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Tag: Muslims

7

In Search of King Solomon's Mines

An inky hand-drawn map was hanging on the back wall of Ali Baba’s tourist shop, deep in the maze of Jerusalem’s Old City.

Little more than a sketch, and smudged by a clumsy hand, the map showed a river and mountains, a desert, a cave, and what looked like a trail between them. At the end of the trail was an oversized ‘X’.

‘Is it a treasure map?’ I asked. Ali Baba, an old man with a pot-belly, glanced up from his newspaper. ‘It shows the way to the fabled gold mines of Suleiman,’ he said. After an hour of negotiation, I slid a wad of Israeli shekels across the counter and left with the map. Anyone else may have scoffed at the object, or laughed at my gullibility. After all, Jerusalem’s Old City is cluttered with Holy Land bric-a-brac. I had a feeling from the start that Ali Baba’s map was suspect, for it had no place names or co-ordinates.

But to me it symbolised a family obsession.

To continue reading, see my full article at Explorers Connect.

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April 25, 2009 Posted by tahir in Travel

Paper

One of the things I love about the study of history is how a small event changes the lives of everyone, and dramatically alters the world in which we live. A great example of this began in the year 751 AD, when a fledgling Abbasid force met that of the Chinese Tang Dynasty on the Talas River. The Chinese were superior as a fighting machine, and were expected to win the battle. But on the day, it was the Muslims who defeated the Chinese. The important point of story is that the Muslims captured a number of Chinese and took them prisoner. Among them, was a group of experts in papermaking. The Muslims took them to the city of Samarkand, where they forced them to build a papermaking factory. The technology was completely unknown in Europe at the time, and had been a closely guarded secret in China. Eventually, the Abbasids had another papermaking factory built at Baghdad using the Tang knowhow. And with this technology they could begin the extraordinary accomplishments in science for which they became so celebrated.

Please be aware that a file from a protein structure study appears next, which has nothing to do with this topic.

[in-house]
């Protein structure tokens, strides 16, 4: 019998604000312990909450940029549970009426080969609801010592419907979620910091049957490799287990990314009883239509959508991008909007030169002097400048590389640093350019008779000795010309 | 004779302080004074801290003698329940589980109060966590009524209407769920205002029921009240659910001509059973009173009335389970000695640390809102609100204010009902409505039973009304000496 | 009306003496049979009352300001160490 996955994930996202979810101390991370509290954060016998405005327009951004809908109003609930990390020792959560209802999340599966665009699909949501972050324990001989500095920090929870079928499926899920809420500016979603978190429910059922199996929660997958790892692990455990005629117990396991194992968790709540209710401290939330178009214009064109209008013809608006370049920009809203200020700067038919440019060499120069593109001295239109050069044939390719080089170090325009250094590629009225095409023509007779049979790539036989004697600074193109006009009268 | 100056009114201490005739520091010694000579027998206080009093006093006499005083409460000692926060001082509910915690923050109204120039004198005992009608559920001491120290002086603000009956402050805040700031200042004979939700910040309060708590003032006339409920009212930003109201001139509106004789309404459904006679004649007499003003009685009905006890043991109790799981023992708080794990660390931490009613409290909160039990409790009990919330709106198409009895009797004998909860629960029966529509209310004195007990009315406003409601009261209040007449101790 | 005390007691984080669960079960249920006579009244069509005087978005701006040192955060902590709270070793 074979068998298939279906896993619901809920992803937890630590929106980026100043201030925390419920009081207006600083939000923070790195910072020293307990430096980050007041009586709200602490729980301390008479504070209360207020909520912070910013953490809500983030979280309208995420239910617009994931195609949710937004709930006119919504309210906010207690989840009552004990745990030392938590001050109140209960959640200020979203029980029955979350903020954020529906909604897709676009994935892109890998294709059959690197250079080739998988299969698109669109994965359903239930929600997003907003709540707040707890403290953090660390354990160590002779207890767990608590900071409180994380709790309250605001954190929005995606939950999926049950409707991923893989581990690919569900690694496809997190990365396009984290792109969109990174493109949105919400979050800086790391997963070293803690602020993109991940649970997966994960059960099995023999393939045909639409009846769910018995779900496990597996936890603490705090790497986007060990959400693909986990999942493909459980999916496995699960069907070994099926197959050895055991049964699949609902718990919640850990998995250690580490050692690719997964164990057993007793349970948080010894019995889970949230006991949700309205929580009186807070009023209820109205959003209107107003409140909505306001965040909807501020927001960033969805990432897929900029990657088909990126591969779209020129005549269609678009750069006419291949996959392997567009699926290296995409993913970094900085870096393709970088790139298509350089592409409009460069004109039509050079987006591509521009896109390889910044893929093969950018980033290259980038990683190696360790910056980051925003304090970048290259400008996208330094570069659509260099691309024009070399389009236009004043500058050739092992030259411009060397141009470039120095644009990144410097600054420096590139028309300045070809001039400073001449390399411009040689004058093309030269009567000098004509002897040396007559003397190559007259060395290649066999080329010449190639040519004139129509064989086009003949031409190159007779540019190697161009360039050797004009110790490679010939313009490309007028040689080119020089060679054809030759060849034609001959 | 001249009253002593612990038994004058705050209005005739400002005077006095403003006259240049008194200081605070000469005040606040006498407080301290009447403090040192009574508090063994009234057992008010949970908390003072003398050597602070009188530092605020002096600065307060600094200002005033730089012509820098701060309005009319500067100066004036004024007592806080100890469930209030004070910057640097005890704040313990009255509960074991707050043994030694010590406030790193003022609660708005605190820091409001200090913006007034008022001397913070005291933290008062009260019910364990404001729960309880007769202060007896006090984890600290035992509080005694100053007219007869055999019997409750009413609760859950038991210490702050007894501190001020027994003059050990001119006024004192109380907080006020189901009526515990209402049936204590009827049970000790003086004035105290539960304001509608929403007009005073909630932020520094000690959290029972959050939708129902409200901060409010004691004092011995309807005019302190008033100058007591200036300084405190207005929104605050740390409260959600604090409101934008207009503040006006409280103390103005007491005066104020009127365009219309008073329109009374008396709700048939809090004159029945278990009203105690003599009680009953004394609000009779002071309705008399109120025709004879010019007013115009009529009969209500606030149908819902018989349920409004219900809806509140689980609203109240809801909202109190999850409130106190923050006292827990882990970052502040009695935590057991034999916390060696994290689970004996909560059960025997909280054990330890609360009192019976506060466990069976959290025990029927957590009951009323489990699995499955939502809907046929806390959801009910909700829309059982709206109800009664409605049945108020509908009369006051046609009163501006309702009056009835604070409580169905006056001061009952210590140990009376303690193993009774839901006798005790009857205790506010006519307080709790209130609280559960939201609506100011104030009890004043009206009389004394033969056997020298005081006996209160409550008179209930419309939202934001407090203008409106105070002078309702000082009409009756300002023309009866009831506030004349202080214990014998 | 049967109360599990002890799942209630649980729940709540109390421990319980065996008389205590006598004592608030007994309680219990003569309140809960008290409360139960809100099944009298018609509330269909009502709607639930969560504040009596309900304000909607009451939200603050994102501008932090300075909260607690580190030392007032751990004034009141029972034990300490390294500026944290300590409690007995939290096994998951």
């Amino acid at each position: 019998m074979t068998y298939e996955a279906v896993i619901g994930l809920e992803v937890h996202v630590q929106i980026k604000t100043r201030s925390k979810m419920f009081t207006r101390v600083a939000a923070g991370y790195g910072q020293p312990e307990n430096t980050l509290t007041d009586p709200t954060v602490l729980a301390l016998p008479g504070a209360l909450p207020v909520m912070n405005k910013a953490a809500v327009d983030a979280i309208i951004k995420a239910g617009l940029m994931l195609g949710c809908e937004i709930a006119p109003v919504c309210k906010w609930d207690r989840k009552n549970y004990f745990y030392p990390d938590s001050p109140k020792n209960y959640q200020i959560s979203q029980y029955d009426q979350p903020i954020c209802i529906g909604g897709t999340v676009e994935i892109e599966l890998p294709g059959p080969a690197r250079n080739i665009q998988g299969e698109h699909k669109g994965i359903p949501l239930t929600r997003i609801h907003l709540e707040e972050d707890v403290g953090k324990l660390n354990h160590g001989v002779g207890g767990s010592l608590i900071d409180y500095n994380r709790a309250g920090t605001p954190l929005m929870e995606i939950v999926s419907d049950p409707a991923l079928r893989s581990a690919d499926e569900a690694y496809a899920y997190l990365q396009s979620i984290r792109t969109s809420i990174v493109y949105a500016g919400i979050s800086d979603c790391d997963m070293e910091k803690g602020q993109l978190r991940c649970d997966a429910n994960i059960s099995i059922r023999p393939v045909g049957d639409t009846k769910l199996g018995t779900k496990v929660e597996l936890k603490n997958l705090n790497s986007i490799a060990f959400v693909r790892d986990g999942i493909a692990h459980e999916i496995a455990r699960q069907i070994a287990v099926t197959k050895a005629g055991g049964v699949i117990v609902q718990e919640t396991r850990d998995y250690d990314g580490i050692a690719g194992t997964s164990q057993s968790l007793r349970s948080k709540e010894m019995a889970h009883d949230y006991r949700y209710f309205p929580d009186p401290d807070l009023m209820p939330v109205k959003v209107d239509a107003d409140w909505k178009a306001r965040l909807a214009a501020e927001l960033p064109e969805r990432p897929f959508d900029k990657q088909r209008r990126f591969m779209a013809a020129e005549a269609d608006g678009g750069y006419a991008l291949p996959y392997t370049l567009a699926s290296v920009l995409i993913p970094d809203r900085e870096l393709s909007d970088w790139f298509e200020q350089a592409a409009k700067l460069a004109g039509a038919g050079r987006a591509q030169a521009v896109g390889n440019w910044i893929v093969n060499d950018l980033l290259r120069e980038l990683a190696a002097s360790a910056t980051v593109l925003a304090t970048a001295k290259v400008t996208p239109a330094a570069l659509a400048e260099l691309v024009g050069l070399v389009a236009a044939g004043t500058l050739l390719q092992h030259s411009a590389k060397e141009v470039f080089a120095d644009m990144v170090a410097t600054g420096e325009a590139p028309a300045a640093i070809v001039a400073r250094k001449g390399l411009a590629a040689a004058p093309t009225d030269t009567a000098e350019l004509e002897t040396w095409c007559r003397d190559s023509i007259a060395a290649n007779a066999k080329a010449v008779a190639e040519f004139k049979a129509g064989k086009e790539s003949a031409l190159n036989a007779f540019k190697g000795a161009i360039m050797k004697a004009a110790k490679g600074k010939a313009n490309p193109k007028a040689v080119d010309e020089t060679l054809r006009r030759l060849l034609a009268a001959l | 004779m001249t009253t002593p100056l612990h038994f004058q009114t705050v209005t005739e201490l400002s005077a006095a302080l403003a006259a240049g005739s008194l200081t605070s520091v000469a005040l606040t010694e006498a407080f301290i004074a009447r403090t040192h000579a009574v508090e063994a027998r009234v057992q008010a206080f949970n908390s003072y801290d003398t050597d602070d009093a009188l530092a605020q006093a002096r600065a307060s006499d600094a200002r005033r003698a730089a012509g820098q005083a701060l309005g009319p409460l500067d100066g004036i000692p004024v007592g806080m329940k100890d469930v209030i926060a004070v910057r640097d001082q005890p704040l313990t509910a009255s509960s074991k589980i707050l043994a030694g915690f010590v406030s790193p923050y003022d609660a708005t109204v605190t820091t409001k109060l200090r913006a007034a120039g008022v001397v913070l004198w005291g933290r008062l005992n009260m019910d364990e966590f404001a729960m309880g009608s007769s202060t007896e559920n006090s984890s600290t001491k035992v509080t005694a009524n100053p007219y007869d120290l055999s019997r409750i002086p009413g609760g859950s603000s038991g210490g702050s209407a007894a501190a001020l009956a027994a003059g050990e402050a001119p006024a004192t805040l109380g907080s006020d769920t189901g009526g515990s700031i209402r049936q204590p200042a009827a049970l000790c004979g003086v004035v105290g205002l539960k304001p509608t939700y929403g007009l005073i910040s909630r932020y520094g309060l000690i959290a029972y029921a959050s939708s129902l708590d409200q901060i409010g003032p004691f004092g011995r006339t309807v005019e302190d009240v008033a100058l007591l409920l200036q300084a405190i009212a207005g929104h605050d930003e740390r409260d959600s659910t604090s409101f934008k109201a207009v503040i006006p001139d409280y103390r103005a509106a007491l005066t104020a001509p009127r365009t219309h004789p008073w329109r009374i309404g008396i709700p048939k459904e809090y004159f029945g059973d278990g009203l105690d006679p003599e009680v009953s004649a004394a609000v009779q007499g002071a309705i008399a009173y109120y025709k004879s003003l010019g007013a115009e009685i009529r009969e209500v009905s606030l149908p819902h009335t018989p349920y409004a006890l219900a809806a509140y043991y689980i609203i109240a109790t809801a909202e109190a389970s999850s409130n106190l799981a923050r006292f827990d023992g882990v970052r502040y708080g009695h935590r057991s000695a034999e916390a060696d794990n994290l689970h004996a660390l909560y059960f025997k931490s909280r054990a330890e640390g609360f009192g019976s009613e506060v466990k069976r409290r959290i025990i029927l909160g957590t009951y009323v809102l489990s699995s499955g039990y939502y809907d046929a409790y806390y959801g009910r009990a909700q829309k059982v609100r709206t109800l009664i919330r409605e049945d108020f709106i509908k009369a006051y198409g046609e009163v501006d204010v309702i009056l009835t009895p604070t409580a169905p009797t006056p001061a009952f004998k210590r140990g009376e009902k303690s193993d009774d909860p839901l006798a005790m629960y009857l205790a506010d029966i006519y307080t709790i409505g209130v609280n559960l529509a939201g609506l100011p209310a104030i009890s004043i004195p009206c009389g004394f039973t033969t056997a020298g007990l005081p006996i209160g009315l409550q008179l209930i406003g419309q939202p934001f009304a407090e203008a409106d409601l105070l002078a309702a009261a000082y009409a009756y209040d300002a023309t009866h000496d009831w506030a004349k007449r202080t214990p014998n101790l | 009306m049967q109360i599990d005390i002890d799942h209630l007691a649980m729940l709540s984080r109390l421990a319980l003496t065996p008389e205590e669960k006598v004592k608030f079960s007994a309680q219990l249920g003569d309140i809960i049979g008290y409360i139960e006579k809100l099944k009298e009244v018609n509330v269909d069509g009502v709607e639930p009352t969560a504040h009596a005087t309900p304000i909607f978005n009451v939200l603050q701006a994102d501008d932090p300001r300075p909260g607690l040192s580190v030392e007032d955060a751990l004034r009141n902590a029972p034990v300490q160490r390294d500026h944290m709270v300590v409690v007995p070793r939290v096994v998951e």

With paper, and the knowledge of writing which was so key to read the Qur’an, the Muslims were able to write books, detailing their breakthroughs in the evolving sciences. And they could now pass these books east and west along the ever-growing pilgrimage routes, centred at the holy city of Mecca. It was in its own way a kind of primitive Internet, made possible by the secret knowledge of paper, acquired on a distant battlefield in 751.



TS
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March 5, 2009 Posted by tahir in Travel

Five Facts of England

 
The British Royal Family is of Arabian extraction, through the line of the 14th century Castilian king, Pedro the Cruel.
 
King John of England supposedly offered to convert to Islam, and hand his fealty over to the Moors, if they would help him. The Moorish king refused.
 
Morris dancing is derived from the term ‘Moorish dancing’, and came to Europe and hence to England, from North Africa during the centuries of Andalucian Spain.
 
Shakespeare used stories found in Arabic, which were very current in his time. And Chaucer’s ‘Pear Tree Tale’ is found in the Persian of the Sufi mystic Jalaludin Rumi.
 
The earliest version of the classic English folktale, Dick Whittington and his Cat, is attributed to Persia.
 
 
TS